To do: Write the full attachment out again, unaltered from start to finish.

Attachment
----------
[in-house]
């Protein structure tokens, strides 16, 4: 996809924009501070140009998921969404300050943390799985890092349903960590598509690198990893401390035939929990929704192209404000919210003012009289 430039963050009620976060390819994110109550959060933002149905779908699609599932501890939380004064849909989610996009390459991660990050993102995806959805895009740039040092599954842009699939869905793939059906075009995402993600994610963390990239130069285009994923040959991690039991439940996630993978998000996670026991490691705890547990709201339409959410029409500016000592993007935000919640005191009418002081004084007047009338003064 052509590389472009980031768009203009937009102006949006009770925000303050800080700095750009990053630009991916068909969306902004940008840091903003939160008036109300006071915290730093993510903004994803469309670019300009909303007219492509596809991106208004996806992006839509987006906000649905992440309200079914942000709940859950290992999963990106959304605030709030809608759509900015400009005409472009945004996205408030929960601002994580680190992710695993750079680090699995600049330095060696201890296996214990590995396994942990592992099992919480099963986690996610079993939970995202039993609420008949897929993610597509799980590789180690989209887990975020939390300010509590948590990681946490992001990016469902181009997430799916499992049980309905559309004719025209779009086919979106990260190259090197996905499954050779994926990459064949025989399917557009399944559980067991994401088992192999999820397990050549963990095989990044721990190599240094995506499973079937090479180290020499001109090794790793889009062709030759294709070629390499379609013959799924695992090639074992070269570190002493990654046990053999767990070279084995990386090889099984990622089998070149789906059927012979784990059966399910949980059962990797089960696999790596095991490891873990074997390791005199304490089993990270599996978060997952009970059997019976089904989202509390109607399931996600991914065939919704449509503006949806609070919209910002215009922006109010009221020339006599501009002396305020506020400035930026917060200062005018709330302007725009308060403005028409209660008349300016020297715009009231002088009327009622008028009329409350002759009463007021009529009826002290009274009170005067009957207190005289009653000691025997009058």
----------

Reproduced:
[in-house]
């Protein structure tokens, strides 16, 4: 996809924009501070140009998921969404300050943390799985890092349903960590598509690198990893401390035939929990929704192209404000919210003012009289 430039963050009620976060390819994110109550959060933002149905779908699609599932501890939380004064849909989610996009390459991660990050993102995806959805895009740039040092599954842009699939869905793939059906075009995402993600994610963390990239130069285009994923040959991690039991439940996630993978998000996670026991490691705890547990709201339409959410029409500016000592993007935000919640005191009418002081004084007047009338003064 052509590389472009980031768009203009937009102006949006009770925000303050800080700095750009990053630009991916068909969306902004940008840091903003939160008036109300006071915290730093993510903004994803469309670019300009909303007219492509596809991106208004996806992006839509987006906000649905992440309200079914942000709940859950290992999963990106959304605030709030809608759509900015400009005409472009945004996205408030929960601002994580680190992710695993750079680090699995600049330095060696201890296996214990590995396994942990592992099992919480099963986690996610079993939970995202039993609420008949897929993610597509799980590789180690989209887990975020939390300010509590948590990681946490992001990016469902181009997430799916499992049980309905559309004719025209779009086919979106990260190259090197996905499954050779994926990459064949025989399917557009399944559980067991994401088992192999999820397990050549963990095989990044721990190599240094995506499973079937090479180290020499001109090794790793889009062709030759294709070629390499379609013959799924695992090639074992070269570190002493990654046990053999767990070279084995990386090889099984990622089998070149789906059927012979784990059966399910949980059962990797089960696999790596095991490891873990074997390791005199304490089993990270599996978060997952009970059997019976089904989202509390109607399931996600991914065939919704449509503006949806609070919209910002215009922006109010009221020339006599501009002396305020506020400035930026917060200062005018709330302007725009308060403005028409209660008349300016020297715009009231002088009327009622008028009329409350002759009463007021009529009826002290009274009170005067009957207190005289009653000691025997009058």